My boat glided up onto the beach as I popped open my spray skirt. The dense smell of sweat and urine assaulted my nostrils. I slipped out of the boat and fell into the water, tried to stand, and contented myself with wading. I waded in the water for minutes, looking up on the island at the campers. Occasionally one would walk by and give me a look of total confusion, but the refugee Cubans arriving moments before distracted them from my arrival, at least long enough for me to learn how to walk again. Continue reading Key West to Tortugas, Part 3
Trying to put this whole trip together for a perfect run is seeming absolutely impossible. I am going to need to settle in some way, but in just what way I am unsure. The reason this trip is so tricky, and part of the reason it is so appealing is that a oceanic river, the gulf stream, runs directly through the middle of it. Currents from the Atlantic pump into the Gulf of Mexico, pump around for a bit and then swoop south and race by the keys on their way by and up the coast of the United States. At its fastest this current moves at four knots, a speed that is felt by all vessels, big and small. My trip is especially tricky with a small target and only human power and a little bit of wind.
Here is the link to the page where you can follow me through live tracking for my adventures over the next three months. First up, a kayak trip to the Bahamas! Just waiting for the right weather at this point.
Andrew McAuley suggested that sea kayaking was the new mountaineering. For him it was, and it is luring me in too. But for some reason it isn’t drawing the crowds that a new frontier maybe should. It is baffling how many untouched adventures exist on the open water. But even many serious mountaineers draw the line at an open ocean crossing. 95% of the ocean has yet to be explored and until recently, more was known about the surface of the moon. The water turns people away and rightfully so. It has been hundreds of millions of years since we were residents of an aquatic environment. It is foreign to us, unstable. We are not the top of the food chain in the ocean. In fact, we are so outnumbered that an open ocean swimmer is as easy of a meal as a pork tenderloin on your dinner plate. We can only be visitors to the ocean, and that humility is something foreign to the designed environments. Continue reading “A leap of logic”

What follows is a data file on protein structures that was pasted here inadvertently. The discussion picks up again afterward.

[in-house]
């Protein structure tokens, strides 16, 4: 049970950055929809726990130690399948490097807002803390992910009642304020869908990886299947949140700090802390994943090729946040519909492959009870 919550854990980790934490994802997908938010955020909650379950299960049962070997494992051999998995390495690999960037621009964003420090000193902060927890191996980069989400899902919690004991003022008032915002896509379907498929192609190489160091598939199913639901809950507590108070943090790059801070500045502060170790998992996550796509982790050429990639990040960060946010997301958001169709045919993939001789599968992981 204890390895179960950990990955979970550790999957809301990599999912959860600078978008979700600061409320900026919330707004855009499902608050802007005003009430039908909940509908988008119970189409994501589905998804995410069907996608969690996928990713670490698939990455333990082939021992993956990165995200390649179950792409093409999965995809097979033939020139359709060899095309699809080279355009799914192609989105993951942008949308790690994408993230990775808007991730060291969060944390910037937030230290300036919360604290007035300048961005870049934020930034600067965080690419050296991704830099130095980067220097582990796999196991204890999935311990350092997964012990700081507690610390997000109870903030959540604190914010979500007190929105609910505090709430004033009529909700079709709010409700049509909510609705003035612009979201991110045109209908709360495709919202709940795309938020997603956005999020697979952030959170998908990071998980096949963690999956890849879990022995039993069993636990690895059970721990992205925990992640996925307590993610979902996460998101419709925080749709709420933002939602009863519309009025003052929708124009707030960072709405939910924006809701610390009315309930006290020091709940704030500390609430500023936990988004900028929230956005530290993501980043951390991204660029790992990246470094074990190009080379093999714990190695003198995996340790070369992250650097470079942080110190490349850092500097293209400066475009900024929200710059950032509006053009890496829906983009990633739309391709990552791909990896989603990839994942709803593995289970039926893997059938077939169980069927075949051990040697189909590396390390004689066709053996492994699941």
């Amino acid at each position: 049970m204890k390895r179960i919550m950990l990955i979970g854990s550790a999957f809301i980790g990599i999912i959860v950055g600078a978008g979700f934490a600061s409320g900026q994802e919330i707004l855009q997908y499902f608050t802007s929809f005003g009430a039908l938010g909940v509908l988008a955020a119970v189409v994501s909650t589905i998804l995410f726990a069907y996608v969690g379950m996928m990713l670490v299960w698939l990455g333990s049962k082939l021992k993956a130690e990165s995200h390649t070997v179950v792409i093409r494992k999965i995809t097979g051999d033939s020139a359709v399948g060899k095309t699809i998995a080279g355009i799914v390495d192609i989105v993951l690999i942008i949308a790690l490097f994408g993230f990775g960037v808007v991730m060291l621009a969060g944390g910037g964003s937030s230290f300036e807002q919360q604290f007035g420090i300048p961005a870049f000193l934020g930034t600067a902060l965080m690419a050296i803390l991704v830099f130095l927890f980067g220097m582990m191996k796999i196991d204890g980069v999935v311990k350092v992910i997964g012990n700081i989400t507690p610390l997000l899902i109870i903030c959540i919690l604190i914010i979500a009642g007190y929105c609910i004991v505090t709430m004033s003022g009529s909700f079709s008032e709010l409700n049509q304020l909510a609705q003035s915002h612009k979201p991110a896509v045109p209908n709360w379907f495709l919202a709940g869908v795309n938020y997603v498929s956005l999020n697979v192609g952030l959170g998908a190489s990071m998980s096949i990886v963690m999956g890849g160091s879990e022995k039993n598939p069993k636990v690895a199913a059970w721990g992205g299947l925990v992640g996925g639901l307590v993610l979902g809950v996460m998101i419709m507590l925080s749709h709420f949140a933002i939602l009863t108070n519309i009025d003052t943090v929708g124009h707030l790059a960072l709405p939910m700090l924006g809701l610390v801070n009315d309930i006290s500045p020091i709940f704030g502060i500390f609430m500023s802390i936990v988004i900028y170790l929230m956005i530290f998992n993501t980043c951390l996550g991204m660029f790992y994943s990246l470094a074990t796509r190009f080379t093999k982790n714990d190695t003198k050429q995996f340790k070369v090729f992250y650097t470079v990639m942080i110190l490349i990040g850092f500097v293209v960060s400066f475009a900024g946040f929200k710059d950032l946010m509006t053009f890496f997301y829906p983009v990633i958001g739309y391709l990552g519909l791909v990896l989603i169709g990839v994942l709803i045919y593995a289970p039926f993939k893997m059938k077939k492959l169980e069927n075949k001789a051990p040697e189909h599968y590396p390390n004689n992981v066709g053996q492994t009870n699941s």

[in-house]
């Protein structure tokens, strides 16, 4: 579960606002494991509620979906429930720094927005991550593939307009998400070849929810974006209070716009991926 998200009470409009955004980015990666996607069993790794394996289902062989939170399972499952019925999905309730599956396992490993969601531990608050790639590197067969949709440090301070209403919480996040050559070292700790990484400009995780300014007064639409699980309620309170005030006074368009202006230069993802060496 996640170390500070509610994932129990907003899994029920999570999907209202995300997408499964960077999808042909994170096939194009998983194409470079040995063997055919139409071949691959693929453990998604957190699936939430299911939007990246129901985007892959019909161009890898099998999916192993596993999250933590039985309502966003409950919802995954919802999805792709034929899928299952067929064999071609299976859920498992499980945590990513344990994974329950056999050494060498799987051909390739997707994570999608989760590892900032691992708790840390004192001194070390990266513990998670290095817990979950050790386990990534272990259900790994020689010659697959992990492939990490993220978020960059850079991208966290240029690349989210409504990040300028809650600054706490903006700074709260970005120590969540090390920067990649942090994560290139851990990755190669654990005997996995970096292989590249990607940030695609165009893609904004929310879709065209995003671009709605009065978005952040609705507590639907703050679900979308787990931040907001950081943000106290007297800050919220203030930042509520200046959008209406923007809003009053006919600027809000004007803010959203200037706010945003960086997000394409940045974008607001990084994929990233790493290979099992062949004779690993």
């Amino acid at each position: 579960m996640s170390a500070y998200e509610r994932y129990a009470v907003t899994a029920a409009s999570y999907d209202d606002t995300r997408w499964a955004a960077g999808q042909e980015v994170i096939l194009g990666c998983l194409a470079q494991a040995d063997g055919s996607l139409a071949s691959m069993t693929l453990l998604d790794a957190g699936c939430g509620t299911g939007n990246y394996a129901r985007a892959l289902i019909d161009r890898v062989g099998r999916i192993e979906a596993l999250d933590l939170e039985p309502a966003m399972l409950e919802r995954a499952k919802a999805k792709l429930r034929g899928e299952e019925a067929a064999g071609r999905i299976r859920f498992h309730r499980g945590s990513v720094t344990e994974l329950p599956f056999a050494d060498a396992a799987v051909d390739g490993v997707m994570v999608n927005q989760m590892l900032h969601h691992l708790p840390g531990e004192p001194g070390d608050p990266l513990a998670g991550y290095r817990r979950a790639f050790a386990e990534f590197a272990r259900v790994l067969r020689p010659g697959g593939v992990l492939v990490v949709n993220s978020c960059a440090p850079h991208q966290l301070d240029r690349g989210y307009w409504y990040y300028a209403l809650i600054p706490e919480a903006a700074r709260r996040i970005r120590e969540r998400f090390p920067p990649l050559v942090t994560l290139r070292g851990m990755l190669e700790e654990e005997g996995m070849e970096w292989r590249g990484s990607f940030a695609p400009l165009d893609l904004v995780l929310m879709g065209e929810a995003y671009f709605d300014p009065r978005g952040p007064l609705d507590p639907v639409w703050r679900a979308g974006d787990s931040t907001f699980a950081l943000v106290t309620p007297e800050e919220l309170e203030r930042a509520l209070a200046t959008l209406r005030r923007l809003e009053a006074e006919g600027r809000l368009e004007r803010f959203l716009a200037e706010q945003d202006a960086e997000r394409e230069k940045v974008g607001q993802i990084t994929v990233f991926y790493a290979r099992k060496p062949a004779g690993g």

My homemade kayak sail is complete and I just want to thank my wonderful aunt for all her help with it! It looks absolutely beautiful. I have yet to take it for a test run but with all the forethought, I am certain it will sail wonderfully. In the last three days I also added the outriggers and some deck rigging and cleats for the sea anchor/tow rope. I will post about them in the next couple days!
Frederic Fenger published these words in his book, “Alone in the Caribbean”, after his 1911 crossing of the Lesser Antilles in a sailing canoe.
“Crab pas mache, il pas gras ; il mache trop, et il tombe dans chodier.”
“If a crab don’t walk, he don’t get fat ;
If he walk too much, he gets in a pot.”
— From the Creole.